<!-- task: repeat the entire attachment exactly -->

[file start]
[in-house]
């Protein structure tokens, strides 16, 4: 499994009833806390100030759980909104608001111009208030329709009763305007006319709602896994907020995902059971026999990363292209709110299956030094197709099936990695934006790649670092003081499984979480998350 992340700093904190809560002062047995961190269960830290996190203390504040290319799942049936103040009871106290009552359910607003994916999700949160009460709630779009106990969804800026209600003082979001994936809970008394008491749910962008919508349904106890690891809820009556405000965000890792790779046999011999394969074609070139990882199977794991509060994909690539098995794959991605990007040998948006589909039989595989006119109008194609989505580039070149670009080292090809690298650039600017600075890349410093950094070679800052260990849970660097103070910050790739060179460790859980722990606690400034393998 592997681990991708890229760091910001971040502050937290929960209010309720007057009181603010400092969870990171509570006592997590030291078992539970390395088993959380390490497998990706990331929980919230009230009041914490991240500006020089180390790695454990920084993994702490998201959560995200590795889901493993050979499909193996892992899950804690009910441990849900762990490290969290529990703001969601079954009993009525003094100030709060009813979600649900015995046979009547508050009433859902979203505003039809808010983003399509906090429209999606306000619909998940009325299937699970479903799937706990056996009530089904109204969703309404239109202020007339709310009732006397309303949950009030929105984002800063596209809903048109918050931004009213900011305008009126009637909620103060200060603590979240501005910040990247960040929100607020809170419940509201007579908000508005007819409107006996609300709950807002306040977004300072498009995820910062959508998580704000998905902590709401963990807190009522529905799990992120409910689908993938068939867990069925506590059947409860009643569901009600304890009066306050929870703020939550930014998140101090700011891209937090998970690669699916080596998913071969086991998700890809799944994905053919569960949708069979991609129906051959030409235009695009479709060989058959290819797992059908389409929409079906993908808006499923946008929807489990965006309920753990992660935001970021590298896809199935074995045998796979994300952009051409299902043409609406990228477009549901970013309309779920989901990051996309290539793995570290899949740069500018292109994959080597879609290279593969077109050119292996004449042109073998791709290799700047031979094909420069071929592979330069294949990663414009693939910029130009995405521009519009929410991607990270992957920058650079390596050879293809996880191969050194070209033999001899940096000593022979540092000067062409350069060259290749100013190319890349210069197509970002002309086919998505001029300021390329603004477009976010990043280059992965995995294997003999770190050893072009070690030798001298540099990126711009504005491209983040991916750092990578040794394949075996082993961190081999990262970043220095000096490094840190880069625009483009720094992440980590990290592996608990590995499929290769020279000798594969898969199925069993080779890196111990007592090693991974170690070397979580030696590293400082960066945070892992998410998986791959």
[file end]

[in-house]
């Protein structure tokens, strides 16, 4: 499994009833806390100030759980909104608001111009208030329709009763305007006319709602896994907020995902059971026999990363292209709110299956030094197709099936990695934006790649670092003081499984979480998350 992340700093904190809560002062047995961190269960830290996190203390504040290319799942049936103040009871106290009552359910607003994916999700949160009460709630779009106990969804800026209600003082979001994936809970008394008491749910962008919508349904106890690891809820009556405000965000890792790779046999011999394969074609070139990882199977794991509060994909690539098995794959991605990007040998948006589909039989595989006119109008194609989505580039070149670009080292090809690298650039600017600075890349410093950094070679800052260990849970660097103070910050790739060179460790859980722990606690400034393998 592997681990991708890229760091910001971040502050937290929960209010309720007057009181603010400092969870990171509570006592997590030291078992539970390395088993959380390490497998990706990331929980919230009230009041914490991240500006020089180390790695454990920084993994702490998201959560995200590795889901493993050979499909193996892992899950804690009910441990849900762990490290969290529990703001969601079954009993009525003094100030709060009813979600649900015995046979009547508050009433859902979203505003039809808010983003399509906090429209999606306000619909998940009325299937699970479903799937706990056996009530089904109204969703309404239109202020007339709310009732006397309303949950009030929105984002800063596209809903048109918050931004009213900011305008009126009637909620103060200060603590979240501005910040990247960040929100607020809170419940509201007579908000508005007819409107006996609300709950807002306040977004300072498009995820910062959508998580704000998905902590709401963990807190009522529905799990992120409910689908993938068939867990069925506590059947409860009643569901009600304890009066306050929870703020939550930014998140101090700011891209937090998970690669699916080596998913071969086991998700890809799944994905053919569960949708069979991609129906051959030409235009695009479709060989058959290819797992059908389409929409079906993908808006499923946008929807489990965006309920753990992660935001970021590298896809199935074995045998796979994300952009051409299902043409609406990228477009549901970013309309779920989901990051996309290539793995570290899949740069500018292109994959080597879609290279593969077109050119292996004449042109073998791709290799700047031979094909420069071929592979330069294949990663414009693939910029130009995405521009519009929410991607990270992957920058650079390596050879293809996880191969050194070209033999001899940096000593022979540092000067062409350069060259290749100013190319890349210069197509970002002309086919998505001029300021390329603004477009976010990043280059992965995995294997003999770190050893072009070690030798001298540099990126711009504005491209983040991916750092990578040794394949075996082993961190081999990262970043220095000096490094840190880069625009483009720094992440980590990290592996608990590995499929290769020279000798594969898969199925069993080779890196111990007592090693991974170690070397979580030696590293400082960066945070892992998410998986791959």